Smoked

Fumed / Smoked Hardwood Flooring

When you hear the terms “smoked” or “fumed” to describe a flooring process, you’re probably thinking “well this can’t be healthy!” Keep in mind that those descriptions were coined many years ago, before society was as concerned with air quality, the environment, and semantics. However, despite their sound, fumed or smoked hardwood flooring describes an eco-friendly process that produces some amazing looking flooring.

Why Fumed / Smoked Wood Floors?

First, let’s start with what these terms mean. Smoked wood flooring (also called fumed oak flooring, as that is the most popular species to receive the treatment) was introduced by Gustav Stickley, the leader of the Craftsman movement, back in the late 1800’s. Stickley discovered that by briefly enclosing wood in an environment in which organic substances are introduced into the atmosphere, the wood will take on a unique look that fit perfectly with his craftsman aesthetic.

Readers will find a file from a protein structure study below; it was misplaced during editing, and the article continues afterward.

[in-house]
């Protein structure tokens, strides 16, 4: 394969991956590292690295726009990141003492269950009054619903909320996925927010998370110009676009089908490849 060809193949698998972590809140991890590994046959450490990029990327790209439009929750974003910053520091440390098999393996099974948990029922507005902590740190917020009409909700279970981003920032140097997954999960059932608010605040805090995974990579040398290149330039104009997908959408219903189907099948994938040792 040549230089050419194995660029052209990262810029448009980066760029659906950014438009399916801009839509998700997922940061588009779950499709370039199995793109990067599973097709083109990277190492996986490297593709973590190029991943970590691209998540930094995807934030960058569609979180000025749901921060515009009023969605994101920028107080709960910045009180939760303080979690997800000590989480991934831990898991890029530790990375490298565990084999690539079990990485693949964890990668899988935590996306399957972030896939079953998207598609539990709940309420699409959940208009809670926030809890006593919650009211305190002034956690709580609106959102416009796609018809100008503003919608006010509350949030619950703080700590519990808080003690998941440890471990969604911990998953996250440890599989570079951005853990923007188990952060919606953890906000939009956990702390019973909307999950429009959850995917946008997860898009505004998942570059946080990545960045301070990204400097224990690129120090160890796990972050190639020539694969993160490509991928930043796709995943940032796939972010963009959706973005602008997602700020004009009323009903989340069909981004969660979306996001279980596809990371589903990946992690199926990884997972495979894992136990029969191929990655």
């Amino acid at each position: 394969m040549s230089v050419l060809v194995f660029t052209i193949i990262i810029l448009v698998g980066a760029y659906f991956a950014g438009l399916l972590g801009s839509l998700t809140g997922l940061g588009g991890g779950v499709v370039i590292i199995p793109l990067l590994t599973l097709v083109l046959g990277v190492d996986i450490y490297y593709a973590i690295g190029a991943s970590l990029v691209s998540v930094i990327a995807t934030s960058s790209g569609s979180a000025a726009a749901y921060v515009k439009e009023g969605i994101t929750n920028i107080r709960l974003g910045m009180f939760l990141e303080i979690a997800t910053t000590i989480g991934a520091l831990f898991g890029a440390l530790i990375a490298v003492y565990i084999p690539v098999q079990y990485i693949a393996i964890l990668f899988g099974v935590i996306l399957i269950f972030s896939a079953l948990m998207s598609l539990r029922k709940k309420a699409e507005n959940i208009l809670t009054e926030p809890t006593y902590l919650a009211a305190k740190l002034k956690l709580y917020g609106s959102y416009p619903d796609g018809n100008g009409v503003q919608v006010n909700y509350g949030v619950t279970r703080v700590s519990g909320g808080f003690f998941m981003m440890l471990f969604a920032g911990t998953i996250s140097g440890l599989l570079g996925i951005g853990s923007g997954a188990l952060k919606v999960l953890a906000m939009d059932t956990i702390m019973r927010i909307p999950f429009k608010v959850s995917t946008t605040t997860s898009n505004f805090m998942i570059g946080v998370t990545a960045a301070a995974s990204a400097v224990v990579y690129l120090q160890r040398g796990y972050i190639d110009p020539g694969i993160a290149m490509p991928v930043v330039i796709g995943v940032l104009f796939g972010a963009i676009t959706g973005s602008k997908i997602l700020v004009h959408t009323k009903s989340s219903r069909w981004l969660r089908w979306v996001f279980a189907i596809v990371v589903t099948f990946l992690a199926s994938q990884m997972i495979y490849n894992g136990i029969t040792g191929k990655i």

Stickley would leave the wood in the environment just long enough for the tannins to be brought to the surface, thus darkening the wood naturally from within. This meaning that no substance is actually applied to the wood during the process, and the organic compounds used did not contain actual smoke or harsh fumes.

Fast forward to today, where consumers don’t want to compromise between stunning looks and better air quality when it comes to their flooring choices. Fortunately, they don’t have to. Wood flooring manufacturers have perfected the process so that fumed oak hardwood floors look better than ever and are still environmentally-friendly. They have also given fumed and/or smoked hardwood flooring the new name of “organic reactive process” to better describe what Gustav Stickley knew all along.